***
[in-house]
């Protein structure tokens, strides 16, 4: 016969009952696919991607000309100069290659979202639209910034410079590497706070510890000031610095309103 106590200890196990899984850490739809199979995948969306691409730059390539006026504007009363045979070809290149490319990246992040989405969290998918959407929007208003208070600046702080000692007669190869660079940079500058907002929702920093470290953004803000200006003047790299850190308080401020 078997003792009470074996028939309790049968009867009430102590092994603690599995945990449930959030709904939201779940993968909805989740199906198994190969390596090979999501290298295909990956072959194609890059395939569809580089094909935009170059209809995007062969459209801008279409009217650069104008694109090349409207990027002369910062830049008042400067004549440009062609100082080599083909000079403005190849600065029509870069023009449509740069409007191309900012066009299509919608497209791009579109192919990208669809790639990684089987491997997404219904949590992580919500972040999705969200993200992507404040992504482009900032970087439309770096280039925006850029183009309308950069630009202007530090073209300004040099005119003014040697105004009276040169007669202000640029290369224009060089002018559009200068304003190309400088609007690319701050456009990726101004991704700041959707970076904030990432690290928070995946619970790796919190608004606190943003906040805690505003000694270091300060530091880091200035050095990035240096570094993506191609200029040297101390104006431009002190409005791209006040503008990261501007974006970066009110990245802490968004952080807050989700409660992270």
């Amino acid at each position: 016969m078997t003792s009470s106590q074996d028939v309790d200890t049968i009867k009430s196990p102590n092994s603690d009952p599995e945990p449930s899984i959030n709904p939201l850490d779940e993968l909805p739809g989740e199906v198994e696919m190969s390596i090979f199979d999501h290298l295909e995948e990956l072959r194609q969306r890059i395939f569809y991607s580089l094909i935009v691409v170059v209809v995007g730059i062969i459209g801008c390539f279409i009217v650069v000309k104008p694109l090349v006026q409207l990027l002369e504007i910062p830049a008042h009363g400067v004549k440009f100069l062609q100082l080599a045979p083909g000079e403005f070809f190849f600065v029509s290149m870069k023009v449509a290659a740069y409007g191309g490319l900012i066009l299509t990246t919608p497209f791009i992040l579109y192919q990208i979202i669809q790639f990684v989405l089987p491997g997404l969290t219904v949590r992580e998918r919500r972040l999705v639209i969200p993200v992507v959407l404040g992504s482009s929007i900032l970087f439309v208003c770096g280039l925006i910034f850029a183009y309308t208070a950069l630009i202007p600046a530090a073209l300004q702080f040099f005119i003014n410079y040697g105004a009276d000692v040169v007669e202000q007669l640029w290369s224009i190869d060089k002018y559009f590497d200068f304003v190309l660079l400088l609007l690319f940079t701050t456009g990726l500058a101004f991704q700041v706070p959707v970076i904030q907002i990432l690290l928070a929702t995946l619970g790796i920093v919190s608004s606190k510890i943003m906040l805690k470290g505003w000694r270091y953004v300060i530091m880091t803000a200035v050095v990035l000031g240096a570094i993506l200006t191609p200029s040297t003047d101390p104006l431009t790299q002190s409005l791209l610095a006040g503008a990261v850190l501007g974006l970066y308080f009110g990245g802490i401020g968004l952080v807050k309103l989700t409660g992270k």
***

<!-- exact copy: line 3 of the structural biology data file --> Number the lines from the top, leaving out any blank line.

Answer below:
């Amino acid at each position: 016969m078997t003792s009470s106590q074996d028939v309790d200890t049968i009867k009430s196990p102590n092994s603690d009952p599995e945990p449930s899984i959030n709904p939201l850490d779940e993968l909805p739809g989740e199906v198994e696919m190969s390596i090979f199979d999501h290298l295909e995948e990956l072959r194609q969306r890059i395939f569809y991607s580089l094909i935009v691409v170059v209809v995007g730059i062969i459209g801008c390539f279409i009217v650069v000309k104008p694109l090349v006026q409207l990027l002369e504007i910062p830049a008042h009363g400067v004549k440009f100069l062609q100082l080599a045979p083909g000079e403005f070809f190849f600065v029509s290149m870069k023009v449509a290659a740069y409007g191309g490319l900012i066009l299509t990246t919608p497209f791009i992040l579109y192919q990208i979202i669809q790639f990684v989405l089987p491997g997404l969290t219904v949590r992580e998918r919500r972040l999705v639209i969200p993200v992507v959407l404040g992504s482009s929007i900032l970087f439309v208003c770096g280039l925006i910034f850029a183009y309308t208070a950069l630009i202007p600046a530090a073209l300004q702080f040099f005119i003014n410079y040697g105004a009276d000692v040169v007669e202000q007669l640029w290369s224009i190869d060089k002018y559009f590497d200068f304003v190309l660079l400088l609007l690319f940079t701050t456009g990726l500058a101004f991704q700041v706070p959707v970076i904030q907002i990432l690290l928070a929702t995946l619970g790796i920093v919190s608004s606190k510890i943003m906040l805690k470290g505003w000694r270091y953004v300060i530091m880091t803000a200035v050095v990035l000031g240096a570094i993506l200006t191609p200029s040297t003047d101390p104006l431009t790299q002190s409005l791209l610095a006040g503008a990261v850190l501007g974006l970066y308080f009110g990245g802490i401020g968004l952080v807050k309103l989700t409660g992270k």